Cellulose is, however, the preferred polysaccharide for use in the present invention. Sources of cellulose for use in this invention include the following: (a) wood fibres, e.g. derived from hardwood and softwood, such as from chemical pulps, mechanical pulps, thermal mechanical pulps, chemical-thermal mechanical pulps, recycled fibres, newsprint; (b) seed fibres, such as from cotton; (c) seed hull fibre, such as from soybean hulls, pea hulls, corn hulls; (d) bast fibres, such as from flax, hemp, jute, ramie, kenaf, (e) leaf fibres, such as from manila hemp, sisal hemp; (f) stalk or straw fibres, such as from bagasse, corn, wheat; (g) grass fibres, such as from bamboo; (h) cellulose fibres from algae, such as velonia; (i) bacteria or fungi; and (j) parenchymal cells, such as from vegetables and fruits, and in particular sugar beets, and citrus fruits such as lemons, limes, oranges, grapefruits. Microcrystalline forms of these cellulose materials may also be used. Preferred cellulose sources are (1) purified, optionally bleached, wood pulps produced from sulfite, kraft (sulfate), or prehydrolyzed kraft pulping processes, (2) purified cotton linters, and (3) fruits and vegetables, in particular sugar beets and citrus fruits. The source of the cellulose is not limiting, and any source may be used, including synthetic cellulose or cellulose analogs.

According to one embodiment, the polysaccharide is treated in said aqueous suspension and delaminated simultaneously. This makes the method more time-efficient without deteriorating the quality of the product.

According to one embodiment, the polysaccharide is treated prior to delamination.

According to one embodiment, the treatment is carried out at acidic or neutral pH such as from about 1 to about 8, or from about 2 to about 6, or from about 3 to about 5 for a time sufficient to facilitate the delamination of the fibres of the polysaccharide. According to one embodiment, the treatment of polysaccharide is performed in the absence or substantial absence of any alkaline chemicals such as caustic soda or the like.

According to one embodiment, the oxidant is added in an amount of from about 0.1 to about 5, or from about 0.5 to about 3, or from about 0.5 to about 1.5 wt % based on the weight of polysaccharide.

A wide range of oxidants may be used of which radical generating oxidants are preferred. Examples of such oxidants include inorganic or organic peroxy compounds, ozone, ozonides like dimethyloxiran, halogen (e.g. chlorine or bromine) containing oxidants, oxygen. Inorganic peroxy compounds are particularly preferred and may, for example, be selected from hydrogen peroxide or hydrogen peroxide generating compounds like alkali metal salts of percarbonate, perborate, peroxysulfate, peroxyphosphate or peroxysilicate, or corresponding weak acids. Useful organic peroxy compounds include peroxy carboxylic acids like peracetic acid or perbenzoic acid. Useful halogen containing oxidants include alkali metal chlorite, alkali metal hypochlorite, chlorine dioxide and chloro sodium salt of cyanuric acid. It is also possible to use combinations of different oxidants. Further additives which may be added to the aqueous suspension include mineral acids such as hydrochloric acid. The concentration of such acid preferably is from about 0.1 to about 3, preferably from about 0.5 to about 1.5 Molar. Transition metals in ionic form can be added to the polysaccharide fibres before, after or simultaneously with the oxidant, for example in an aqueous solution. Examples of useful metals include iron, copper, manganese, tungsten and molybdenum, of which iron (e.g. Fe2+ or Fe3+) is particularly preferred. The metal ions may be used in the form of salts or complexes with common complexing agents such as EDTA, DTPA, phosphates or complexing agents based on phosphoric acid, oxalic acid, ascorbic acid, nitrite acetate, garlic acid, fulvic acid or polyoxomethalates. Further initiators which may be used include TAED, cyanamide and UV light. It is also possible to use combinations of different transition metals. The amount of transition metal employed depends on the amount of oxidant employed but is in most cases from about 0.000001 to about 20 or from about 0.00001 to about 5 or from about 0.0001 to about 1 wt % based on the weight of the oxidant.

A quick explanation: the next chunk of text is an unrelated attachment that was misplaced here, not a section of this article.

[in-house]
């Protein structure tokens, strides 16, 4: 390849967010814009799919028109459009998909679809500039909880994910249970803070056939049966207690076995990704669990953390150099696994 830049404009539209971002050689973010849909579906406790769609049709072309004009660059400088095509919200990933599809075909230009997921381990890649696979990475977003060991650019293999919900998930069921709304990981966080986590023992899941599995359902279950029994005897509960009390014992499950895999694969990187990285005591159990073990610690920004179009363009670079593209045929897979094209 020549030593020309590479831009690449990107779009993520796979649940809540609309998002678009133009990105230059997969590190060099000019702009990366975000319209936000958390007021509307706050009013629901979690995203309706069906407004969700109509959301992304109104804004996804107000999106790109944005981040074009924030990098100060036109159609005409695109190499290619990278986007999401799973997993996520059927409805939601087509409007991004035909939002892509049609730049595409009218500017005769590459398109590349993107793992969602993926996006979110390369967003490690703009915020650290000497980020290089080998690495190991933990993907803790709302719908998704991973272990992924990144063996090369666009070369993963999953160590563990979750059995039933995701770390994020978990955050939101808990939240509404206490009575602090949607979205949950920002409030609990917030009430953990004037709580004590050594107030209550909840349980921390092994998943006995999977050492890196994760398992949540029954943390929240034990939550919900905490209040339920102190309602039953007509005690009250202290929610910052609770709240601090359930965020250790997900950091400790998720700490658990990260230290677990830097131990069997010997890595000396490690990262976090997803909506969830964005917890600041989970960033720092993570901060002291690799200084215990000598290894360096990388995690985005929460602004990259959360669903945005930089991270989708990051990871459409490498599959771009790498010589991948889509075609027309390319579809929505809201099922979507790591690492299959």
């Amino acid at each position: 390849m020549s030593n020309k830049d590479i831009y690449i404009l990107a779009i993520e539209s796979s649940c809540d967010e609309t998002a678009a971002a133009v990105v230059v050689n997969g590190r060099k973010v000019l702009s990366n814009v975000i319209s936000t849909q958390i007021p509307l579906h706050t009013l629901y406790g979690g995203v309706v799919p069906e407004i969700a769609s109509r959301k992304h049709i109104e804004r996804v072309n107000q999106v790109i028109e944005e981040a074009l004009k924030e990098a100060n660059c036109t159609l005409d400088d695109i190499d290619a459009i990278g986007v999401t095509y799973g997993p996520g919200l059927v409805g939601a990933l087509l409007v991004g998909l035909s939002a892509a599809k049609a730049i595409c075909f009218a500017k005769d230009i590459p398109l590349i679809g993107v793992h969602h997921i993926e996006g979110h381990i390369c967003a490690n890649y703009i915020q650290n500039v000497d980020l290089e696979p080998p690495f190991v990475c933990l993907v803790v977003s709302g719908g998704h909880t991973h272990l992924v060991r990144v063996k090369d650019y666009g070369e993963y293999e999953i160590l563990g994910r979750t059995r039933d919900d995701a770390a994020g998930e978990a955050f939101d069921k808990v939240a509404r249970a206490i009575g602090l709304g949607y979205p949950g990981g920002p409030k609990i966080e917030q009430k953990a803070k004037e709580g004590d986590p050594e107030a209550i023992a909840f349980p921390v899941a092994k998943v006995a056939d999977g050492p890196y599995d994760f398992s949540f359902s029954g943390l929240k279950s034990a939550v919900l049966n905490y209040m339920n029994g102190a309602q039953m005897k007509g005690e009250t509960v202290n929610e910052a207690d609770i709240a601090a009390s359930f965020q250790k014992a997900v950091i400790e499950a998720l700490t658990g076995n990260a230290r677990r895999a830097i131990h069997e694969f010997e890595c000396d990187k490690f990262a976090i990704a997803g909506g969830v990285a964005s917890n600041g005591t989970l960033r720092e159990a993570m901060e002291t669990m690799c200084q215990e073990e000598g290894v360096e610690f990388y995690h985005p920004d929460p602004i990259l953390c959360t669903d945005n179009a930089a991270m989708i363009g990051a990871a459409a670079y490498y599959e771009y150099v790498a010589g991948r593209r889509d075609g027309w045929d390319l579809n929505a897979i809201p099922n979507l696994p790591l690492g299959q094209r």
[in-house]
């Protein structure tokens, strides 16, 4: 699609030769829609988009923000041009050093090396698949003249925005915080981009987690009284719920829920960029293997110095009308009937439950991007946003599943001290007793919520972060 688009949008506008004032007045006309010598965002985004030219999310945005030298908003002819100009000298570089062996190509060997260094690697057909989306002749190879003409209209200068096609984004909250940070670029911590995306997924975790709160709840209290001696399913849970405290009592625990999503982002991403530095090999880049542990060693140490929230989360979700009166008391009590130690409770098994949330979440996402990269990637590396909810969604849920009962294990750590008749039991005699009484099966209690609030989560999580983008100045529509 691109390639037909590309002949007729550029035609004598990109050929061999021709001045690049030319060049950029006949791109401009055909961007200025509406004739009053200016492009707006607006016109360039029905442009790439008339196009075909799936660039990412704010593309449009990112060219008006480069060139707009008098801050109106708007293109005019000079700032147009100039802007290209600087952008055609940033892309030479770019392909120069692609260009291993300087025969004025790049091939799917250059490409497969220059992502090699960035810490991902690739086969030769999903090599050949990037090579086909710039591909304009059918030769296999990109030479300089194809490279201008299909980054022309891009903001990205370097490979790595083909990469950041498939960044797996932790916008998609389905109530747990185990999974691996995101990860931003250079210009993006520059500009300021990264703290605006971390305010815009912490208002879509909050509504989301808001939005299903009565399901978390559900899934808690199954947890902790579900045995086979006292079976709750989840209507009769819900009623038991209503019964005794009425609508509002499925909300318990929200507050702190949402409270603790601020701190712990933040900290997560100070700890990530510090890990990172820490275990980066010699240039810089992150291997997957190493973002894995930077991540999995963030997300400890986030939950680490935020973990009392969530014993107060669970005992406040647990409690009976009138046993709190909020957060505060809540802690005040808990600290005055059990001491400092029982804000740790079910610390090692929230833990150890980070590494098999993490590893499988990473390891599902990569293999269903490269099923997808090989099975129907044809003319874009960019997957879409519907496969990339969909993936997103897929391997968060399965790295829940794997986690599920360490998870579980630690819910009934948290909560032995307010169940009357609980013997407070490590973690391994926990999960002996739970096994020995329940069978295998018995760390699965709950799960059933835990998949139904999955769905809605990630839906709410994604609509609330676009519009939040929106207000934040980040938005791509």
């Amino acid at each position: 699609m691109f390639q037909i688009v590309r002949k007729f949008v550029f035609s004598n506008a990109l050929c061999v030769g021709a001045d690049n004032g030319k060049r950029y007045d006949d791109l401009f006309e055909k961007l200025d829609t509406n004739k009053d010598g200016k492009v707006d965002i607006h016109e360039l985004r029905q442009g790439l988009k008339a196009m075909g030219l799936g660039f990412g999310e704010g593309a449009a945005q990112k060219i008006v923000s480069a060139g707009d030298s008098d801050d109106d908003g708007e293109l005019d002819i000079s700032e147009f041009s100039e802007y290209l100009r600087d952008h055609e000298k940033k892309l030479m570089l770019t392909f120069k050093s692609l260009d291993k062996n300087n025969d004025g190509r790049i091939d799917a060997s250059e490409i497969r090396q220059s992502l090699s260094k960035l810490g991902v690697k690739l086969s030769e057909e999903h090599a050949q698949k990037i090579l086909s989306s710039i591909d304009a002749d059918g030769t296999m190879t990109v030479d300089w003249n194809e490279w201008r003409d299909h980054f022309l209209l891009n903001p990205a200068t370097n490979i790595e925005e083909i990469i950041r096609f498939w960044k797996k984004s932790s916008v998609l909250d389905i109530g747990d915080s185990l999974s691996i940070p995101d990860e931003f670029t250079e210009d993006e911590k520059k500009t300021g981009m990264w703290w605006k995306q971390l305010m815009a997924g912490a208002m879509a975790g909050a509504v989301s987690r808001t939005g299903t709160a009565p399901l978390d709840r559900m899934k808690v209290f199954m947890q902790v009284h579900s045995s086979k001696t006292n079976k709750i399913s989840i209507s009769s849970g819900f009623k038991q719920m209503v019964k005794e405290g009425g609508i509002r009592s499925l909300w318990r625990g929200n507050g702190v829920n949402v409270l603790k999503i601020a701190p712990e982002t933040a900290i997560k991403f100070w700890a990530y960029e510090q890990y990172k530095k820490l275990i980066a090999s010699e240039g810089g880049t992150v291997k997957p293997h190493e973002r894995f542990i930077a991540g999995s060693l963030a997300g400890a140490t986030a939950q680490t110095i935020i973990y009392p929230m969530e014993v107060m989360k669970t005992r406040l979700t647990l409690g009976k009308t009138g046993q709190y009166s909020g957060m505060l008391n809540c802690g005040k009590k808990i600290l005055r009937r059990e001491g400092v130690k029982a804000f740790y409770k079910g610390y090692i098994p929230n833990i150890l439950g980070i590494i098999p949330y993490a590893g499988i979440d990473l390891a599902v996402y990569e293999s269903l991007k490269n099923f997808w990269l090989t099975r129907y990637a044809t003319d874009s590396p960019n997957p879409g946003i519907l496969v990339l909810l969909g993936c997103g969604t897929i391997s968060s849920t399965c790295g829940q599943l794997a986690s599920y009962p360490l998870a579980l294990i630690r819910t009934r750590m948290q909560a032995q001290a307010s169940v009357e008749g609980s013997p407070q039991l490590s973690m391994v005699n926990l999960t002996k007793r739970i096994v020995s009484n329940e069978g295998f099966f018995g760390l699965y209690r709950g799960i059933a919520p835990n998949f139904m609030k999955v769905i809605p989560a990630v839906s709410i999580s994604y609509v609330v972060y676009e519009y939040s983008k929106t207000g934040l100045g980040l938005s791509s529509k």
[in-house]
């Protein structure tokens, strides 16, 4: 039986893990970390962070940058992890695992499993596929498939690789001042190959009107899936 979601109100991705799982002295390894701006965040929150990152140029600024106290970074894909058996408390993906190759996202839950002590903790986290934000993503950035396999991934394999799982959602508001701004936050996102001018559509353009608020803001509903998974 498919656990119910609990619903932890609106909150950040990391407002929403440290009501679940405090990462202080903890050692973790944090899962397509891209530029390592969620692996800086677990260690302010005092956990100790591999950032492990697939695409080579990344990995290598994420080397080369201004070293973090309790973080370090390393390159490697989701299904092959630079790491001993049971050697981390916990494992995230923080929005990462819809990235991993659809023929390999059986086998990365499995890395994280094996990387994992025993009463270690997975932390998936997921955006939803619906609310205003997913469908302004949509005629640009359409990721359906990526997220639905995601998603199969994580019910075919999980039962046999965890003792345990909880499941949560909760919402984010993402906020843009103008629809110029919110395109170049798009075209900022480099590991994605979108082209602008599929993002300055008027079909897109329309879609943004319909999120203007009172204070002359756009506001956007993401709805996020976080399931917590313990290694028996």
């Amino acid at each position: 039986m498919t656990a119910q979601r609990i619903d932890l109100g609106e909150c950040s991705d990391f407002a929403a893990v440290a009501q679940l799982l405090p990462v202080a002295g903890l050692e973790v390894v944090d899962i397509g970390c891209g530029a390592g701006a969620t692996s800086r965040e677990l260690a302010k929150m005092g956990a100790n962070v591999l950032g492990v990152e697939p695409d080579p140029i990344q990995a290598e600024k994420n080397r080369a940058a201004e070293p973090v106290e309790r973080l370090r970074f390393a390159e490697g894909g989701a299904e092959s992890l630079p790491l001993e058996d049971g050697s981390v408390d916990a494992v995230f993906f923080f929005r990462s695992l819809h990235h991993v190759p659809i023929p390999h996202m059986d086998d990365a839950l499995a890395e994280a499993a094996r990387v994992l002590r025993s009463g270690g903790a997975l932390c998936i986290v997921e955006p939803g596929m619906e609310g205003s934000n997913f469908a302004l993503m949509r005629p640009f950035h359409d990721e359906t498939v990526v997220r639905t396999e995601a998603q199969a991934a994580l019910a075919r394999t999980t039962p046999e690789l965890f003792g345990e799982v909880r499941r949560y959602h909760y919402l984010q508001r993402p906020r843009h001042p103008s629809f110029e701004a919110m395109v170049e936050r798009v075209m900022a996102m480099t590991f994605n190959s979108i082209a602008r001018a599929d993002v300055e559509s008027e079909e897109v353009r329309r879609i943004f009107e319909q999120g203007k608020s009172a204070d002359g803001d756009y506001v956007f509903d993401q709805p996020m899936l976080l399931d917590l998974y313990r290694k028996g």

In the case of iron ions and hydrogen peroxide the suitable amount of Fe is preferably from about 0.000001 to about 20 or from about 0.00001 to about 10 wt % based on the weight of the oxidant.

According to one preferred embodiment, the polysaccharide is treated with a solution of about 0.00001 to about 10 wt % FeSO4 based on the weight of oxidant and from about 0.5 to about 1.5 wt % H2O2 based on the weight of the polysaccharide during 1 h at 70° C. and at pH 4.5.

The oxidant and the transition metal may be added to the polysaccharide dispersed in water, alcohol or any other suitable inorganic or organic solvent.

According to one embodiment, the dry weight of the aqueous polysaccharide suspension during the treatment is from about 5 to about 15, or from about 8 to about 12, or from about 9 to about 11 wt %.

According to one embodiment, the temperature in the aqueous suspension is from about 20 to about 100, more preferably from about 60 to about 80° C. According to one embodiment, the microfibrillar polysaccharide is delaminated for about 10 to about 120, or from about 20 to about 80, or from about 40 to about 60 minutes.

According to one embodiment, at least about 70, or at least about 80, or at least about 90 wt % of the polysaccharide is converted to microfibrillar polysaccharide.

As a complement to an added oxidant it is also possible to use ultrasonic sound or photo- or electro Fenton reactions (in situ generation of hydroxyl radicals by radiation or electric currents).

For purposes of the present invention polysaccharide microfibrils refer to small diameter, high length-to-diameter ratio substructures which are comparable in dimensions to those of cellulose microfibrils occurring in nature. While the present specification refers to microfibrils and microfibrillation, these terms are here also meant to include nanofibrils (cellulosic or other).